Lourdes Pascua vs Republic of the Philippines

September 24, 2010
ADVERTISEMENTS


545 SCRA 186 – Civil Law – Land Titles and Deeds – Reconstitution of Title – Original Certificate of Title

Lourdes Pascua petitioned for the reconstitution of the original title of a parcel of land (Lot 3209) located in Pagsanjan, Laguna. She said that the lot was sold to her parents in 1930 by a certain Limuaco who earlier acquired the land via a cadastral proceeding. However, in the Deed of Absolute Sale between Limuaco and Pascua’s parents, it was indicated that the land was unregistered. Also, because of the war, the original copy as well as the duplicates were destroyed.

Pascua presented as evidence the said Deed of Sale as well as a tracing cloth plan and technical description and a tax declaration. She claimed that the land issued to Limuaco was pursuant to a cadastral decree. And that she has been paying taxes however the land reflecting on the tax declaration is Lot No. 19-pt. Pascua averred that Lot No. 19-pt is one and the same as Lot 3209; that Lot 19-pt was the Assessor’s designation to the same land when the cadastral survey was made but when the decree was issued, it was turned to Lot 3209.

The lower court denied her petition due to lack of evidence. She was not able to prove that Lot 19-pt is the same as Lot 3209.

ISSUE: Whether or not to grant Pascua’s petition.

HELD: No. The evidence presented by Pascua to grant reconstitution are not those included in Section 2 of RA 26 which provides:

SEC. 2. Original certificates of title shall be reconstituted from such of the sources hereunder enumerated as may be available in the following order:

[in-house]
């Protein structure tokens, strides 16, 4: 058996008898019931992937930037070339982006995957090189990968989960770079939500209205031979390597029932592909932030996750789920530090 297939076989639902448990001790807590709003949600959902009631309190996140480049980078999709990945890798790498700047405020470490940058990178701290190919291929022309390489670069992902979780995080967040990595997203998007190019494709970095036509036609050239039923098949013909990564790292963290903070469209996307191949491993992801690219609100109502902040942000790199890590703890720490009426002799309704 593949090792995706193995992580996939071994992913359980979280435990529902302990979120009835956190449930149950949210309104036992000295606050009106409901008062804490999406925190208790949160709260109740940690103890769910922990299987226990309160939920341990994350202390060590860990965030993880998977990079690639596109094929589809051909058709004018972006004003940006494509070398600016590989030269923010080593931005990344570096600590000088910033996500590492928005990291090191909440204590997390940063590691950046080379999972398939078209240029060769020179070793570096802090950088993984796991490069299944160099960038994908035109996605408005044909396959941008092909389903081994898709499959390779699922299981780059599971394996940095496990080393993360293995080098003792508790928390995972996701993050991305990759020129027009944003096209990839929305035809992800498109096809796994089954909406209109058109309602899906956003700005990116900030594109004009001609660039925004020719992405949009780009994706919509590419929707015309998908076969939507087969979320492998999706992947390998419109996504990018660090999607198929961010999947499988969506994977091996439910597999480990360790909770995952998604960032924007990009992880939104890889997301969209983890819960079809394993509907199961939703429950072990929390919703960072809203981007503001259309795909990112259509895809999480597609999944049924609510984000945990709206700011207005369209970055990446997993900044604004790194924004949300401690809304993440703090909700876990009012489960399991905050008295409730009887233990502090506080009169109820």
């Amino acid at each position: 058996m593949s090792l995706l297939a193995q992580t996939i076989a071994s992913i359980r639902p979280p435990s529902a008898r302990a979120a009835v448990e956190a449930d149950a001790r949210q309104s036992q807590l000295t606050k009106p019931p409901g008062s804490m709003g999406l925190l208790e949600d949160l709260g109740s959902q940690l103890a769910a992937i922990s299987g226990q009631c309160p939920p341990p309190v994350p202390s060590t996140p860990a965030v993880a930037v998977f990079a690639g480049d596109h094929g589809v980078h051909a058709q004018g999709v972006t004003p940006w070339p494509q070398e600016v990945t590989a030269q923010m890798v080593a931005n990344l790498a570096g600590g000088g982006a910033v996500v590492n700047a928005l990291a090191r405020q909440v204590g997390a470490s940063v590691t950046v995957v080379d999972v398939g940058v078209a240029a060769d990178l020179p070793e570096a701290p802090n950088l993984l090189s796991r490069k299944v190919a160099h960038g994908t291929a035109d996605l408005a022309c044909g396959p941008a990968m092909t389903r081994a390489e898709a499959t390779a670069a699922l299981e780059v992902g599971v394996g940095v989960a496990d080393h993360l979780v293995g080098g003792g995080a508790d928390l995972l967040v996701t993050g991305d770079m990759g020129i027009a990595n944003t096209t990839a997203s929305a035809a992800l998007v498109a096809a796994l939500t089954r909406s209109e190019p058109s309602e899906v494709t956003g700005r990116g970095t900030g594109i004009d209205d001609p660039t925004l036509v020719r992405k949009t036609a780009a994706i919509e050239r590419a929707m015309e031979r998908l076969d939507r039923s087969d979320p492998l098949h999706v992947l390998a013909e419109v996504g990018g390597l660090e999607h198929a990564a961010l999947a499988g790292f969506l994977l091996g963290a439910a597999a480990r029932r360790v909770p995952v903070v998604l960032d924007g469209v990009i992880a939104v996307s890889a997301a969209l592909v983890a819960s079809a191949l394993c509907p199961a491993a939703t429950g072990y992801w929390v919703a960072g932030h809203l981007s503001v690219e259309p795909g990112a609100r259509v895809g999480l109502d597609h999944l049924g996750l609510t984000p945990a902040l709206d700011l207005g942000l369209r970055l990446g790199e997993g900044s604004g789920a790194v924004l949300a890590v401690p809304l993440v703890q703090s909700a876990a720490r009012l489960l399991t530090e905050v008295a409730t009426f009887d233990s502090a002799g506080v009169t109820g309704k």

(a) The owner’s duplicate of the certificate of title;

(b) The co-owner’s, mortgagee’s, or lessee’s duplicate of the certificate of title;

(c) A certified copy of the certificate of title, previously issued by the register of deeds or by a legal custodian thereof;

(d) An authenticated copy of the decree of registration or patent, as the case may be pursuant to which the original certificate of title was issued;

(e) A document, on file in the Registry of Deeds by which the property, the description of which is given in said document, is mortgaged, leased or encumbered, or an authenticated copy of said document showing that its original has been registered; and

(f) Any other document which, in the judgment of the court, is sufficient and proper basis for reconstituting the lost or destroyed certificate of title.

Further, she presented two tax declarations: one pertaining to her parents’ and the other to hers. Her parents’ tax declaration failed to reflect any Lot No. while hers reflected Lot No. 19-pt. It cannot be legally concluded that the land is one and the same. She was not able to adduce any additional document to prove her claim.

Even if Lot No 3209 and Lot 19-pt are one and the same, no title can still be reconstituted to Pascua because there is no convincing evidence that a certificate of title was ever issued for either land. Note that even the Deed of Sale between Limuaco and Pascua’s parents indicated that the land is unregistered.

 

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